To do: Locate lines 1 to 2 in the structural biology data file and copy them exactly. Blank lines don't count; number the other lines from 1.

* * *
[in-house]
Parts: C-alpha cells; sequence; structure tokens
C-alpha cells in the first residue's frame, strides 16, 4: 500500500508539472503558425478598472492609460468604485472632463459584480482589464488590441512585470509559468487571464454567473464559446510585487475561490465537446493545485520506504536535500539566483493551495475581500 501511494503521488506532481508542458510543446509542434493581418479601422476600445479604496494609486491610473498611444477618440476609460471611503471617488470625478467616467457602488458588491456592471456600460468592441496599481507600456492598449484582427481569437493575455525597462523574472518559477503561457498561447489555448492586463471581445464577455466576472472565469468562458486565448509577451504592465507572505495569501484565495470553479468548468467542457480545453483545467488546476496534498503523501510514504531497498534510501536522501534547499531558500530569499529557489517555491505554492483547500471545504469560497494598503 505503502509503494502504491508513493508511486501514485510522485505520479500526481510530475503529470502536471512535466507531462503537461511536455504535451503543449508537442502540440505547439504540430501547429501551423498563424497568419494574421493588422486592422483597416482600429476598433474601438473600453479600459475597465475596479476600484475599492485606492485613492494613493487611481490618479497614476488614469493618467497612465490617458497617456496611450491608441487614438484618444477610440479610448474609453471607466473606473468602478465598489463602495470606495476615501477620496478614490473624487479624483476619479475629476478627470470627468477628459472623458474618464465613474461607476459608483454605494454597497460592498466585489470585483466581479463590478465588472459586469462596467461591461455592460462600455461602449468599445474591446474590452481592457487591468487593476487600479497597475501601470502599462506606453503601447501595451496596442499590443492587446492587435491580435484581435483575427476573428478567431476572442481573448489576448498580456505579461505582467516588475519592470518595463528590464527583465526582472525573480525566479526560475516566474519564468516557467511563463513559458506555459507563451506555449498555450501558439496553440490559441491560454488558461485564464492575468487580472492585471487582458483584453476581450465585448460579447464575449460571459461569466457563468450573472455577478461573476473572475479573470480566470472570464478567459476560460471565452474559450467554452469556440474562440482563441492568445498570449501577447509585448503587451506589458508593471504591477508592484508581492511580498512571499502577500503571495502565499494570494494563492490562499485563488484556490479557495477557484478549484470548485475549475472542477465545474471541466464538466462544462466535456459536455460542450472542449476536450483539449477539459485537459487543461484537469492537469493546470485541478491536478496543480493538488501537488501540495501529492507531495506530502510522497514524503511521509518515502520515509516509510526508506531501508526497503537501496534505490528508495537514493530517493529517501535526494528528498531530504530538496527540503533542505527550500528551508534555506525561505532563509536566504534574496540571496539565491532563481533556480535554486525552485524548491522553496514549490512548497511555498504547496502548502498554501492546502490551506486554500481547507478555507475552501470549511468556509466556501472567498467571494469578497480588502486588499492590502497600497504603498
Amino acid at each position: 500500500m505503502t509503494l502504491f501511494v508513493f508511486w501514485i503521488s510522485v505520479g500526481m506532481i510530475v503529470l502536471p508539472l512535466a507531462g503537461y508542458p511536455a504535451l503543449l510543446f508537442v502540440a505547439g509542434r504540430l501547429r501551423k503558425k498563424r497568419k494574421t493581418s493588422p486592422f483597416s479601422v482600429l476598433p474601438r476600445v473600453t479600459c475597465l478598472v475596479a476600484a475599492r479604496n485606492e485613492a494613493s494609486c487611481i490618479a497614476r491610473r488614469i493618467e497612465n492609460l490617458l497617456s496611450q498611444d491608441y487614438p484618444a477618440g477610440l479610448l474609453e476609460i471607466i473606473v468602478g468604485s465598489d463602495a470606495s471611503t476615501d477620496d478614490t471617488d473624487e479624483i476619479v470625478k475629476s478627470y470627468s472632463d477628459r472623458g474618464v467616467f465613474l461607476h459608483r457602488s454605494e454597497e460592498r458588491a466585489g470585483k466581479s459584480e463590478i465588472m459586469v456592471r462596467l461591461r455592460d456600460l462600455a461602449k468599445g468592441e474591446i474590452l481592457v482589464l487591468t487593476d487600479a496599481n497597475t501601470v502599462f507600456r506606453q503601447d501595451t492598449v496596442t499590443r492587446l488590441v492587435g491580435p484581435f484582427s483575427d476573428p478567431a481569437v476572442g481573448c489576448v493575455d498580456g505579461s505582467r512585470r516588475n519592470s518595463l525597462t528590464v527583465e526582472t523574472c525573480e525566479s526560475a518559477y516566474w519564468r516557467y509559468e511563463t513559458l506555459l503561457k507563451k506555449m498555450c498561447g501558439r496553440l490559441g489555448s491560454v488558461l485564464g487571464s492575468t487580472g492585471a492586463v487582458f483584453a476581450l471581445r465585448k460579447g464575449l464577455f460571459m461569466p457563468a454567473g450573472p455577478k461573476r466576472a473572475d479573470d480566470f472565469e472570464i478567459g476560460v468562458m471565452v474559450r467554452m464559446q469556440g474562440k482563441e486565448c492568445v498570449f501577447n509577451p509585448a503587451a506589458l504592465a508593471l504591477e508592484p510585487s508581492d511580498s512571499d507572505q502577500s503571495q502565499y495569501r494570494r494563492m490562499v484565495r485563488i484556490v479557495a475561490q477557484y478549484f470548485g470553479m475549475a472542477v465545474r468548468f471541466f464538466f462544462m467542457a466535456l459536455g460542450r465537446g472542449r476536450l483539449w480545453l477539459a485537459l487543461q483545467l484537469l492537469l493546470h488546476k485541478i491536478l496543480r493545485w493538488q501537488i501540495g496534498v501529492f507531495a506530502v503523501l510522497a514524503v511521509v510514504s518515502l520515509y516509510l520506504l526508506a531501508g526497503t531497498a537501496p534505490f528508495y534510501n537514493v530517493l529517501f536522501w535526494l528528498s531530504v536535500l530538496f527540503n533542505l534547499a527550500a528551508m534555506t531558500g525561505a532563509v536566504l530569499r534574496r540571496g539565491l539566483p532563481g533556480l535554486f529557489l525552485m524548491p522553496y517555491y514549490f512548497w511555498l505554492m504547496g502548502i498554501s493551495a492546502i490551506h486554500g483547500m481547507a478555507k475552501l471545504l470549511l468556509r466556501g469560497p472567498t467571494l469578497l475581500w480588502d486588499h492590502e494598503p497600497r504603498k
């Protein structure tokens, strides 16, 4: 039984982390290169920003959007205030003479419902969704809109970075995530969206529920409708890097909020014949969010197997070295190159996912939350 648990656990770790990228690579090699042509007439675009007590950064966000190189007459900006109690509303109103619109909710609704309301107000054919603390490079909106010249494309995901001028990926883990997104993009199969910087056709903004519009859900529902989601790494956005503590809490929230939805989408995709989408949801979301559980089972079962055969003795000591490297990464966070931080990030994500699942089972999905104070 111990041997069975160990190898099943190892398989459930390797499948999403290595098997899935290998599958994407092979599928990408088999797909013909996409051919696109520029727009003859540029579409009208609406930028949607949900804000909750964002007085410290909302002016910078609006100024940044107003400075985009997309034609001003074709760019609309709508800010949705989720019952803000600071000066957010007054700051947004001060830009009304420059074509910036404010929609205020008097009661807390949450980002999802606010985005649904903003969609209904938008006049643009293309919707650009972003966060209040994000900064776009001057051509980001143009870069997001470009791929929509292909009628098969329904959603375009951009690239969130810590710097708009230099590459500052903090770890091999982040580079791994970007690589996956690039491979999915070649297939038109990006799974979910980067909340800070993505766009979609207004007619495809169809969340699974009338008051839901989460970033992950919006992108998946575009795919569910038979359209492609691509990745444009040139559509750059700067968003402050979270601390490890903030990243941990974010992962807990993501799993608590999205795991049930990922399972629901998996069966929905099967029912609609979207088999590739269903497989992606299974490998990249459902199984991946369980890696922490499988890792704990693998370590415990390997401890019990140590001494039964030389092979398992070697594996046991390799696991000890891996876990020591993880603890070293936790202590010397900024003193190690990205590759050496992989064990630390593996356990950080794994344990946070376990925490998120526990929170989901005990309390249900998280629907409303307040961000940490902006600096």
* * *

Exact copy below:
[in-house]
Parts: C-alpha cells; sequence; structure tokens